27/01/2019 00:01 GMT+7 print

Takashi Niwa, a green architect

Japanese architect Takashi Niwa is known as an architect of green projects which are built with ordinary materials in Vietnam but show a great harmony between the environment and culture.

Takashi Niwa was born in Japan and studied architecture at Tokyo Metropolitan University. The 39-year-old architect has more than fifteen years’ experience working in architectural practices globally.

After 5 years working at the Noriaki Okabe Architecture Network in Tokyo, Niwa joined VTN Architects (Vo Trong Nghia Architects) as a partner in 2010.

Takashi Niwa is a registered architect of Japan.

Friendly and open, Niwa is willing to give professional experience
to his Vietnamese colleagues, especially young architects.

Niwa’s designs incorporate ordinary building materials.

Sharing construction and design models with architecture lovers.

Niwa holds monthly talks about architecture with young Vietnamese architects.

Takashi Niwa Architects creates an environment for its staff
to develop professional careers and initiate ideas beneficial to society.

After eight years of working in Vietnam, Niwa established his own firm, Takashi Niwa Architects in Hanoi in 2018 with a desire to grow a team of young Vietnamese architects who share the love and aspiration for green projects.

Niwa said he used to dream of becoming a doctor, a profession which cures many people. As an architect, Niwa finds a similarity between the two occupations. He said architecture can spiritually cure people because a beautiful architectural work gives people a healthy private space which brings about joy and happiness.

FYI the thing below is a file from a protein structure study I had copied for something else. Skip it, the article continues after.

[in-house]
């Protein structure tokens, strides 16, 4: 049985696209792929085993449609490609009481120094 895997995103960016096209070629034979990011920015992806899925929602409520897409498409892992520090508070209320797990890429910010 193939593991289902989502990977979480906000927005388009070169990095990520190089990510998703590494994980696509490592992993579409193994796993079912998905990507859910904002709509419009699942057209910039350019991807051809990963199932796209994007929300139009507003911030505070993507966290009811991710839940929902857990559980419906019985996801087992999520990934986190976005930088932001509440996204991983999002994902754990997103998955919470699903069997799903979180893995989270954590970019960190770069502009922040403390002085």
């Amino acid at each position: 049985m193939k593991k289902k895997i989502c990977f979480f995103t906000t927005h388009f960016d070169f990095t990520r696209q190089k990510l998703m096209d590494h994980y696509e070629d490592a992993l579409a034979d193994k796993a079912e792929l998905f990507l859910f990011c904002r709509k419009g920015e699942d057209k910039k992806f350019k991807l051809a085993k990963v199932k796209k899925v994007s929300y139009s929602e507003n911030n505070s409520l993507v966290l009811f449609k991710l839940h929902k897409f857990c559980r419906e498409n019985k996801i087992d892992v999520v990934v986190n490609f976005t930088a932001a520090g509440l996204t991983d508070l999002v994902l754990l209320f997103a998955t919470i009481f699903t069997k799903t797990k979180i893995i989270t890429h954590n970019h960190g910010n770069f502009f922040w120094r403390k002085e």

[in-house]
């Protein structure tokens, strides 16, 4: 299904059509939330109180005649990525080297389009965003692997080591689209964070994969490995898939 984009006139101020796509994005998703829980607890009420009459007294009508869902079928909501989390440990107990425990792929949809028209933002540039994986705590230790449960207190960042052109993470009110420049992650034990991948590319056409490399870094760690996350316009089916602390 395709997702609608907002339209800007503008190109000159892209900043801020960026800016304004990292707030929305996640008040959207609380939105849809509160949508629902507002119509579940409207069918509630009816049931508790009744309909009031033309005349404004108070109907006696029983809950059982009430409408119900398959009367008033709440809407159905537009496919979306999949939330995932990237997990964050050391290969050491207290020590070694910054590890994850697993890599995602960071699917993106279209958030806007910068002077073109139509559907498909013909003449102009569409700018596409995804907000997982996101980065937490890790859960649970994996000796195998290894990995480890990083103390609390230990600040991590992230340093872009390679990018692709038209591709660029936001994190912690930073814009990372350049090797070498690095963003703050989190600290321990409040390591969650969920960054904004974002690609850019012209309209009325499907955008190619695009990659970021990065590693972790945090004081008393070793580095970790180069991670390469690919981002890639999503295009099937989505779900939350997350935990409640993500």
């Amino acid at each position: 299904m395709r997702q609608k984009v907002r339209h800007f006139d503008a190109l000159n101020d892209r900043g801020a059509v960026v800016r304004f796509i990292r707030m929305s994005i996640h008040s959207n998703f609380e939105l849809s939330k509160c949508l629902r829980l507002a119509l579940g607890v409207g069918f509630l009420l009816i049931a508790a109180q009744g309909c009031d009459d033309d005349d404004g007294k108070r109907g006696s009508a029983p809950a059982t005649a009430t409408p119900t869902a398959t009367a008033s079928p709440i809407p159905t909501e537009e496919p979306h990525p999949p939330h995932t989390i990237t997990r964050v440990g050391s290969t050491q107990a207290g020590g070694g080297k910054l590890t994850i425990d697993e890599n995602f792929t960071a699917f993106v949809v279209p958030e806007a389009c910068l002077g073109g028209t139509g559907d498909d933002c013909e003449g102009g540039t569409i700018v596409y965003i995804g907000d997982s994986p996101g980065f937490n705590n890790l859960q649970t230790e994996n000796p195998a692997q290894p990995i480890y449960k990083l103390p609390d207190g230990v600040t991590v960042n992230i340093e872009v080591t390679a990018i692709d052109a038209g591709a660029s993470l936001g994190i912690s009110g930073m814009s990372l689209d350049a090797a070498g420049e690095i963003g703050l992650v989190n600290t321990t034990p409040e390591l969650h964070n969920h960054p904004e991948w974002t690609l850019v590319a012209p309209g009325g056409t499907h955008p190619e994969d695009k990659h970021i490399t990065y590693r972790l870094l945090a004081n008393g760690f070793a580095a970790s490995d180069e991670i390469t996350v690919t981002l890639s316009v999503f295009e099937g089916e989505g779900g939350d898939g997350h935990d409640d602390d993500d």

With this philosophy, the Japanese architect seeks to design green projects which harmoniously combine the environment and culture to bring about close connections in life.

Traveling throughout Vietnam, Niwa sees that the life of Vietnamese people is largely attached to nature with rice fields and green trees. His architectural structures in Vietnam thus offer an environmentally friendly space with a lot of trees to show the beauty of the local culture.

In 2013, Niwa and his associates designed Farming Kindergarten in the southern province of Dong Nai. The 3,800m2 school was designed to become an experimental learning place for 500 children whose parents work at a shoe factory. The S letter-shaped structure is a model of environmentally friendly school architecture and has won many global prizes.

After completing this school, Niwa had many other green projects.  These included the Bamboo Wing Restaurant at Flamingo Dai Lai Resort in Vinh Phuc province; Naman Retreat Resort in Danang which has beautiful structures such as the Babylon Hotel, Beach Bar, Hay Restaurant and Bar; Silver Cloud Resort in Cuc Phuong, Ninh Binh province; and the City Hall in Bac Ninh province. These projects all show the closeness between the environment and culture.

Niwa has introduced the concept, “borrowing landscape” into most of his architectural works in Vietnam to soften the space of bricks and concrete and create a green and healthy environment.

His designs incorporate eight elements which are the environment, culture, technology, materials, energy, emotion, activities, time and humans to create the best living environment.

 Farming Kindergarten in Dong Nai has been honored as one of the world’s 30 best buildings
by the Royal Institute of British Architects (RIBA). It also won FuturArc Prize.

Vietnam’s pavilion at World Expo 2015 in Milan was designed
by Takashi Niwa and his Vietnamese associates.

The impressive architecture of Dai Lai Conference Hall designed by architects Vo Trong Nghia and Takashi Niwa.

Another beautiful design by Takashi Niwa.

The green and sunny space of a home in Hanoi’s old quarter designed by Niwa.

Niwa’s architectural structures always connect people with their culture and environment.

Niwa’s firm now has six Vietnamese architects who are encouraged to develop team work skills and initiate ideas that bring about social values. Niwa also connects with Japanese architects to raise donations for architecture books for Vietnamese universities.
Story: Bich Van - Photos: Viet Cuong